Nasty Grasses

Asked April 15, 2020, 12:50 PM EDT

Hello! Each year, despite my best efforts, the quality of my lawn declines. The “good grass” that was present throughout is being replaced by less desirable species (please see attached). My questions are these: 1) what are most likely causes for the success of the less desirable grasses?; 2) how do I prevent the situation from deteriorating further?; and, 3) how can I help my lawn recover? Many thanks in advance for your good thoughts! Tom

Butler County Pennsylvania

3 Responses

The best thing you can do is to get a soil analysis done. You can download a form and send in a sample to Penn State soil lab, https://agsci.psu.edu/aasl/soil-testing/fertility.
After you submit your soil sample following the instructions online, you will receive a report in the mail. Contact your local county extension office if you have questions about the results.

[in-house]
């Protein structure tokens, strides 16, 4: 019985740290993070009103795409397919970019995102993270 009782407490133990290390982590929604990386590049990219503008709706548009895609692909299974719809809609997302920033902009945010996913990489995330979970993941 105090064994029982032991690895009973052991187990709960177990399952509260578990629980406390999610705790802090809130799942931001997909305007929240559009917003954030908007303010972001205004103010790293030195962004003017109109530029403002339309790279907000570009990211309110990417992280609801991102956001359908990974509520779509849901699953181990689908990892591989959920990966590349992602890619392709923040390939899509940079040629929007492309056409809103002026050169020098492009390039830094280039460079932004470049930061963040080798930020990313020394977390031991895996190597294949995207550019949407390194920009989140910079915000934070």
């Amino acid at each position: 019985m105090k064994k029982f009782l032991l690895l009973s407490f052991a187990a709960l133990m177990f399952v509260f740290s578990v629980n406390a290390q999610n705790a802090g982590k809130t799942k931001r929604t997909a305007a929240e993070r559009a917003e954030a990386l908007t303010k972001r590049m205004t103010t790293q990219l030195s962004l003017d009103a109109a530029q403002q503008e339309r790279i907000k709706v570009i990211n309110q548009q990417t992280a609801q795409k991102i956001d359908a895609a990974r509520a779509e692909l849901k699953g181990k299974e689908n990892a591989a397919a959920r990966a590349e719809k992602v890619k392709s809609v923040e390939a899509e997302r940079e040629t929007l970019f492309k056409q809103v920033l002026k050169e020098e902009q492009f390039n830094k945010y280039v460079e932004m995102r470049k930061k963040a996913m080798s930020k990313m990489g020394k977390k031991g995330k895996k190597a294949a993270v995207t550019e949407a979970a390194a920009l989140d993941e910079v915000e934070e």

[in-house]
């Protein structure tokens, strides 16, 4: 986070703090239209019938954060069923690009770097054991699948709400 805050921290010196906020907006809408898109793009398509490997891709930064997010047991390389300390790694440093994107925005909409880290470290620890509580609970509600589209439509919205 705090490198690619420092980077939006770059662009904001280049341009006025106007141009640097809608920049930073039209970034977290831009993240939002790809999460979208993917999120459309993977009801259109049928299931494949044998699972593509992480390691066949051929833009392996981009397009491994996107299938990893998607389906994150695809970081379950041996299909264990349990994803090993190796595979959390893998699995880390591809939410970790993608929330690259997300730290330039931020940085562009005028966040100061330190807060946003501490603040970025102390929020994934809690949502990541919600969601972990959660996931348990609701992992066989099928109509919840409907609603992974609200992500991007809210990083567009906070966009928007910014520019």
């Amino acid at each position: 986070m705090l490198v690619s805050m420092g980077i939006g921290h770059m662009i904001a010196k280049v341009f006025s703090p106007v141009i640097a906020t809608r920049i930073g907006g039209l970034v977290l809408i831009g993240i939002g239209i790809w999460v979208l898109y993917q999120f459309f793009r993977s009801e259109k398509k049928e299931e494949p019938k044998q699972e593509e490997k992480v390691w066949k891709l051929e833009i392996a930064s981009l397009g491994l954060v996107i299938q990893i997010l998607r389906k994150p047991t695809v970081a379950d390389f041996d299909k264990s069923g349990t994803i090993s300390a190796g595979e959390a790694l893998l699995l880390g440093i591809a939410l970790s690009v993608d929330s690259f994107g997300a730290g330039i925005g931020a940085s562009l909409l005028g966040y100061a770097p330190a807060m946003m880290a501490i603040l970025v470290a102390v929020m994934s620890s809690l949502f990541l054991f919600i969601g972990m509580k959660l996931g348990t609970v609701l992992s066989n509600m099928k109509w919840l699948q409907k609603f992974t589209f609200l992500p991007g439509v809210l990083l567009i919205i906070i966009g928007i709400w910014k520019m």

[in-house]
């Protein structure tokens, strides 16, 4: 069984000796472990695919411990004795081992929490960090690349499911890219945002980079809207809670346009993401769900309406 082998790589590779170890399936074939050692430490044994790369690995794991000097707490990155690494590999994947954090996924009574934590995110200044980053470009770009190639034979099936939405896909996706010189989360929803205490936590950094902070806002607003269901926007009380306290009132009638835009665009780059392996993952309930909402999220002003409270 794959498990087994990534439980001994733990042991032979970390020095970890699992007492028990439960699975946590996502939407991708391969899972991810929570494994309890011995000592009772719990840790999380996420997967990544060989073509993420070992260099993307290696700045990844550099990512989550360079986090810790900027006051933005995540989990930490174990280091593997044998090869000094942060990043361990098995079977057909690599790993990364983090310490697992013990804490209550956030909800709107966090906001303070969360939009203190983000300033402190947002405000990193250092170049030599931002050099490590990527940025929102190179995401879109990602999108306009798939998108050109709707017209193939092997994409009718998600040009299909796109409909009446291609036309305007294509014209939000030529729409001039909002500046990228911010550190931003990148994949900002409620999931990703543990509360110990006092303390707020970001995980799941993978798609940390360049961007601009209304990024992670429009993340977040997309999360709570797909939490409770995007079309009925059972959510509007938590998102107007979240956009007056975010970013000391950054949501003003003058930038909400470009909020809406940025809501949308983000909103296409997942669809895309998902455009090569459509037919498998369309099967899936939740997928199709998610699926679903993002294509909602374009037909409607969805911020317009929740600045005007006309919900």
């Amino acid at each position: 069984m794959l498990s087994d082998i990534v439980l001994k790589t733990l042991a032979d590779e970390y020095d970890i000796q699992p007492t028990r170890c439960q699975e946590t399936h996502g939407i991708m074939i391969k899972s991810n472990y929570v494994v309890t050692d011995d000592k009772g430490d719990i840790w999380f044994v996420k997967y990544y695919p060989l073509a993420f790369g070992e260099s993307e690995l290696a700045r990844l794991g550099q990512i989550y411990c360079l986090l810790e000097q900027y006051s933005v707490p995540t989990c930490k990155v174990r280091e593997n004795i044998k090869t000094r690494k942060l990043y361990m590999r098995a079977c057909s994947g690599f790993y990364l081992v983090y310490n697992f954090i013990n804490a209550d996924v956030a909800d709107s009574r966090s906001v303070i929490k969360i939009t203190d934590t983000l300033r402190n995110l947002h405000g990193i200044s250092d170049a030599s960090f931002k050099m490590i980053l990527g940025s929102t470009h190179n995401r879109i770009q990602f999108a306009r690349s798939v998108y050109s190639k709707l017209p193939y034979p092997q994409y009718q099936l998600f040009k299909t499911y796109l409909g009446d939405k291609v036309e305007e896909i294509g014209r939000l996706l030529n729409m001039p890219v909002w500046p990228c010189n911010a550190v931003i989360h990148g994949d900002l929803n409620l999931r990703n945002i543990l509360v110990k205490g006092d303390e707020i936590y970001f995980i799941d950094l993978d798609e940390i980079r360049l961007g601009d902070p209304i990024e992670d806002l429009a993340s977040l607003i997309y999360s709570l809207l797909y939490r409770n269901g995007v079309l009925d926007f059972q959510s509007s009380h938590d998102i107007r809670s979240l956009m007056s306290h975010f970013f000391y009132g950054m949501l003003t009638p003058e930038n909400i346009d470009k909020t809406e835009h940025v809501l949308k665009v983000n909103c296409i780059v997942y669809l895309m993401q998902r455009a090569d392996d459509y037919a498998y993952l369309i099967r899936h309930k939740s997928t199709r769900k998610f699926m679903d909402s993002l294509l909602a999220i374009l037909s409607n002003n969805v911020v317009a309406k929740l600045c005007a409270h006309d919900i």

Usually when weeds start to take over, it's a sign that your lawn's pH is too low. But unless you do a soil test to find out your current pH, you can't know how much lime to add. It will also tell you if your lawn is nutrient deficient and give recommendations for fertilizer. It's the best $9 you can spend.


Thanks, I will do that.


After I correct the pH and nutrient issues, how do replace the unwanted grasses. I have been thinking about applying a herbicide and then replanting in the fall.

Also, can you tell from the photos what types of grasses are invading?

Thanks again!


When you get the pH corrected, what I would do is over seed the area. You can certainly use an herbicide, but there are many things to consider; Pets, beneficial insects, kids, grandkids, etc. It is hard to tell from the pictures what the weeds are. There are probably several. Weeds tend to grow best in more acidic conditions, so get your pH fixed and the lawn grass will start to out grow the weeds.